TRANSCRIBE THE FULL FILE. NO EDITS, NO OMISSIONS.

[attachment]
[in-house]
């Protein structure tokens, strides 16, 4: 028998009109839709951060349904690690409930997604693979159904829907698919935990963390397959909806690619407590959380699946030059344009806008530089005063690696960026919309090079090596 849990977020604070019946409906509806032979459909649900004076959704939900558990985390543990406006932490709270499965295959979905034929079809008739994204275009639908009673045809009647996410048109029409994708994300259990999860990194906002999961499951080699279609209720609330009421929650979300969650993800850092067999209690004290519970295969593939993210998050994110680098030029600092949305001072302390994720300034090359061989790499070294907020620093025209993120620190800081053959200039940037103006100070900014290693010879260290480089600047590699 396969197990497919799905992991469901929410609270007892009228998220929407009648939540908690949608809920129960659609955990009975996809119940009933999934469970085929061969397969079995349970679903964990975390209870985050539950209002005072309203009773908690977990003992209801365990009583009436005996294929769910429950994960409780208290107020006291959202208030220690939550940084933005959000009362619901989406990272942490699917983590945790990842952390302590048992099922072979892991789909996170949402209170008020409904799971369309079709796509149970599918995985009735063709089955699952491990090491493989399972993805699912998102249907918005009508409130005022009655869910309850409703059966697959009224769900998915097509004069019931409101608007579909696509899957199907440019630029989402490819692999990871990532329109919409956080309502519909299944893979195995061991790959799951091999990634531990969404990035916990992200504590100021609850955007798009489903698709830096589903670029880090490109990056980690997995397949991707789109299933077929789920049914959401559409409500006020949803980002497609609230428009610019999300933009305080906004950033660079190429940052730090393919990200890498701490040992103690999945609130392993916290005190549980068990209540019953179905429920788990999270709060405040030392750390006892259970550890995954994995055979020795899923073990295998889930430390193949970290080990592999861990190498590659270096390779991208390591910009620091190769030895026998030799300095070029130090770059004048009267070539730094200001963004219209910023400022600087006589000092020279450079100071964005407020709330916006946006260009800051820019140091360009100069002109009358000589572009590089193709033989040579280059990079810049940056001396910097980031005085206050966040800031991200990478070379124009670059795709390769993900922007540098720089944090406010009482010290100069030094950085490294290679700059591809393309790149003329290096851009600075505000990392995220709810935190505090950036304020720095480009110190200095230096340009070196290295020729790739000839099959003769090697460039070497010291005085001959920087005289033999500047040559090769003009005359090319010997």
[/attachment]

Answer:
[in-house]
């Protein structure tokens, strides 16, 4: 028998009109839709951060349904690690409930997604693979159904829907698919935990963390397959909806690619407590959380699946030059344009806008530089005063690696960026919309090079090596 849990977020604070019946409906509806032979459909649900004076959704939900558990985390543990406006932490709270499965295959979905034929079809008739994204275009639908009673045809009647996410048109029409994708994300259990999860990194906002999961499951080699279609209720609330009421929650979300969650993800850092067999209690004290519970295969593939993210998050994110680098030029600092949305001072302390994720300034090359061989790499070294907020620093025209993120620190800081053959200039940037103006100070900014290693010879260290480089600047590699 396969197990497919799905992991469901929410609270007892009228998220929407009648939540908690949608809920129960659609955990009975996809119940009933999934469970085929061969397969079995349970679903964990975390209870985050539950209002005072309203009773908690977990003992209801365990009583009436005996294929769910429950994960409780208290107020006291959202208030220690939550940084933005959000009362619901989406990272942490699917983590945790990842952390302590048992099922072979892991789909996170949402209170008020409904799971369309079709796509149970599918995985009735063709089955699952491990090491493989399972993805699912998102249907918005009508409130005022009655869910309850409703059966697959009224769900998915097509004069019931409101608007579909696509899957199907440019630029989402490819692999990871990532329109919409956080309502519909299944893979195995061991790959799951091999990634531990969404990035916990992200504590100021609850955007798009489903698709830096589903670029880090490109990056980690997995397949991707789109299933077929789920049914959401559409409500006020949803980002497609609230428009610019999300933009305080906004950033660079190429940052730090393919990200890498701490040992103690999945609130392993916290005190549980068990209540019953179905429920788990999270709060405040030392750390006892259970550890995954994995055979020795899923073990295998889930430390193949970290080990592999861990190498590659270096390779991208390591910009620091190769030895026998030799300095070029130090770059004048009267070539730094200001963004219209910023400022600087006589000092020279450079100071964005407020709330916006946006260009800051820019140091360009100069002109009358000589572009590089193709033989040579280059990079810049940056001396910097980031005085206050966040800031991200990478070379124009670059795709390769993900922007540098720089944090406010009482010290100069030094950085490294290679700059591809393309790149003329290096851009600075505000990392995220709810935190505090950036304020720095480009110190200095230096340009070196290295020729790739000839099959003769090697460039070497010291005085001959920087005289033999500047040559090769003009005359090319010997």